Robbie is married to Terence Cheadle and they have two lovely boys, Gregory and Michael. Michael (aged 11) is the co-author of the Sir Chocolate series of books and attends school in Johannesburg. Gregory (aged 14) is an avid reader and assists Robbie and Michael with filming and editing their YouTube videos and editing their books. Robbie is also the author of the new Silly Willy series the first of which, Silly Willy goes to Cape Town, is now available.

Silly Willy goes to Cape Town

Blurb: When the George family go on holiday to Cape Town, Cautious Craig cannot believe what he has to endure at the hands of his naughty and wilful younger brother, Silly Willy. Willy throws tantrums at the most embarrassing and inappropriate times, causes a commotion on the aeroplane and tries to steal a chameleon from Butterfly World. What is a poor older brother expected to do in these situations?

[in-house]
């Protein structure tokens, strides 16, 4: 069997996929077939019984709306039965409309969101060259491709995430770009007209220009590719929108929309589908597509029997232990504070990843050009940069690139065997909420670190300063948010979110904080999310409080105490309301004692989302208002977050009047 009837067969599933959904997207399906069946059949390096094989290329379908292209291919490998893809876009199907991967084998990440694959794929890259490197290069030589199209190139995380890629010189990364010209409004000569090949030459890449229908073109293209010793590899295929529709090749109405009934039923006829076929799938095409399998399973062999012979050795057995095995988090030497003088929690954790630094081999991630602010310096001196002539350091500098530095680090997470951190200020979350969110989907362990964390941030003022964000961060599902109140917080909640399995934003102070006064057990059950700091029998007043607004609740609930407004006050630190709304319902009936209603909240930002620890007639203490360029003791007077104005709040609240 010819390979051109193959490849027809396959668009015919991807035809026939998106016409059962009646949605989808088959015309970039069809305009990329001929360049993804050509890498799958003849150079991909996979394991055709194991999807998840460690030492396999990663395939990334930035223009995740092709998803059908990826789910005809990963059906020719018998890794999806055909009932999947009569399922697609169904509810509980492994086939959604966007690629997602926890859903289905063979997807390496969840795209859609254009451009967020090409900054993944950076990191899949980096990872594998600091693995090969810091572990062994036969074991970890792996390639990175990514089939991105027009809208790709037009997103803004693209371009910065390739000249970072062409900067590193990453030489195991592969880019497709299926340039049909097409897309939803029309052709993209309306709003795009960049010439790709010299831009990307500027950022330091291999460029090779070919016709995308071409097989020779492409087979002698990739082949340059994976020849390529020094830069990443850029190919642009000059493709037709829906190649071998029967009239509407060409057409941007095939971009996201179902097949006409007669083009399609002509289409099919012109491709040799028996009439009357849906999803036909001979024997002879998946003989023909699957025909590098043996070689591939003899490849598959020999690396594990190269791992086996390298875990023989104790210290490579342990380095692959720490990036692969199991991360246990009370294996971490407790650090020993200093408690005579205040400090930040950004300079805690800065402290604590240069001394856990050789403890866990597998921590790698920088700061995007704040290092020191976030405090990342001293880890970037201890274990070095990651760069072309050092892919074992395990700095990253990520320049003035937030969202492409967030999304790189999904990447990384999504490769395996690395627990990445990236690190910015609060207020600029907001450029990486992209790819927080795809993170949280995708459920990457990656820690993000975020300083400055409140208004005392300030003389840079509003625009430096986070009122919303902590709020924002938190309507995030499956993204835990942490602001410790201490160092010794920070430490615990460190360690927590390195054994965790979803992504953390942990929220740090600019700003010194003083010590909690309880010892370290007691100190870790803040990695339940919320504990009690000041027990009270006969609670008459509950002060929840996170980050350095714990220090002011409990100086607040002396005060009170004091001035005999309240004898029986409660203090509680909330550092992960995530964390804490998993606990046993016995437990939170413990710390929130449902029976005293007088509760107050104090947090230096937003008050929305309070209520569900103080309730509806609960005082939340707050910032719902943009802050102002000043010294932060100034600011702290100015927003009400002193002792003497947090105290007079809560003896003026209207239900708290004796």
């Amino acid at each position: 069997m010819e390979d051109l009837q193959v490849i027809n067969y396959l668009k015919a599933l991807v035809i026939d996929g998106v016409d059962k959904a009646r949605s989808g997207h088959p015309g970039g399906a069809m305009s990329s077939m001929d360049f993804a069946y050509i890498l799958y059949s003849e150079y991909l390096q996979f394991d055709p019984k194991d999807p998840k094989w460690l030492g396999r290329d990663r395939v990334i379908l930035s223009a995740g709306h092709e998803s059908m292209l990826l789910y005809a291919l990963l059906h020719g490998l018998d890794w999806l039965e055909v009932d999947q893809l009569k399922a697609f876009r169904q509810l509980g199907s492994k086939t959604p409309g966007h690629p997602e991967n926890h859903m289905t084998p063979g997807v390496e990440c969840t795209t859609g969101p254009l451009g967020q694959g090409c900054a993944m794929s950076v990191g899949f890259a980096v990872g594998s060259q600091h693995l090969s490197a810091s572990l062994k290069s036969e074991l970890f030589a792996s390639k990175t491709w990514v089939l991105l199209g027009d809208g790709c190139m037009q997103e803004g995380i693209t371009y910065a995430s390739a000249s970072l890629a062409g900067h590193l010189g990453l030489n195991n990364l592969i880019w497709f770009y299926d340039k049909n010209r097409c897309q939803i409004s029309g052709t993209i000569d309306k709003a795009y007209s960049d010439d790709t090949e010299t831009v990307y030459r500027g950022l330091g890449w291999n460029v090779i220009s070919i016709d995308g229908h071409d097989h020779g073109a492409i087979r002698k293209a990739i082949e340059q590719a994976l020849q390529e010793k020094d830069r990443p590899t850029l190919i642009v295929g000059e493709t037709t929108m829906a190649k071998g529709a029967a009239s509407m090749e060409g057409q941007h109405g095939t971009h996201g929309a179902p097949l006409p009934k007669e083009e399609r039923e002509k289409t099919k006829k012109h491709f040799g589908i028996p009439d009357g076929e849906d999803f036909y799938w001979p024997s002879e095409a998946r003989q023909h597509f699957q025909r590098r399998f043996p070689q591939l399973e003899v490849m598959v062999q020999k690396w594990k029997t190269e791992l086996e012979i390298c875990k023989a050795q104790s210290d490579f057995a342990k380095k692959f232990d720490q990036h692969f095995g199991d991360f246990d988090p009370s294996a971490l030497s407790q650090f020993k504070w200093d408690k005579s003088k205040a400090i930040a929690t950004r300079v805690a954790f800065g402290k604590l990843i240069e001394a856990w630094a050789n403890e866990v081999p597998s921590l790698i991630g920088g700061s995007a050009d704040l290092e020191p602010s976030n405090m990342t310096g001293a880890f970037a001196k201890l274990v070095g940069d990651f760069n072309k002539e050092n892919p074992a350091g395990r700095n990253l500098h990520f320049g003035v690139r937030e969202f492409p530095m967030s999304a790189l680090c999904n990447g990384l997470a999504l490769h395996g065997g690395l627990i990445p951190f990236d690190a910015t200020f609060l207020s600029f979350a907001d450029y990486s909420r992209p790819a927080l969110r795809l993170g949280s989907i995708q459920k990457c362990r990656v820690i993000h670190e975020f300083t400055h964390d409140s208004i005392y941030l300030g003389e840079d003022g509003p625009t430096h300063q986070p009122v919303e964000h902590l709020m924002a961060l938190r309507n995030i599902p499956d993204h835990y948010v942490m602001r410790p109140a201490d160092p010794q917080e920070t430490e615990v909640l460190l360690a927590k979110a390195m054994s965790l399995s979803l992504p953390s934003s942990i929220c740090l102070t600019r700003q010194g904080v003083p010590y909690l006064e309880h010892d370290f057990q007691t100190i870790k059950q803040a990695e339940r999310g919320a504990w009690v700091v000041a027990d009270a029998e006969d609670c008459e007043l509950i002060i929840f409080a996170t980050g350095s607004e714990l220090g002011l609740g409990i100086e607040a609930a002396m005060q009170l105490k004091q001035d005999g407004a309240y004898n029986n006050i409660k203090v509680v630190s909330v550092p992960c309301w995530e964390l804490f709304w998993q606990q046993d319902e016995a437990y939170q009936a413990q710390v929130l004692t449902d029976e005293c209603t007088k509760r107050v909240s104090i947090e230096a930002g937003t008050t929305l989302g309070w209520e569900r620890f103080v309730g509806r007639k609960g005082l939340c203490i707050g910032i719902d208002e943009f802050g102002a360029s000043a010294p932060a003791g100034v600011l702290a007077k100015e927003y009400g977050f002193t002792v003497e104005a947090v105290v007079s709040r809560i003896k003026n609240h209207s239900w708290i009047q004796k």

Follow Robbie Cheadle at:

Her blog
Goodreads
Google+
Facebook
Twitter

Purchase Robbie and Michael Cheadle’s Books from:

Amazon

OR

TSL Publications (The first two Sir Chocolate Books are currently available at a discounted price in hard copy and as eBooks)

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68 thoughts on “The good, the bad and the ugly of over-exercising

  1. Reblogged this on Robbie's inspiration and commented:
    I am visiting Christy at her delightful blog, When Women Inspire. I am on my own for this visit as this post relates to a time in my life before Michael was even thought of. Thank you, Christy, for having me over to discuss the issue of over-exercise.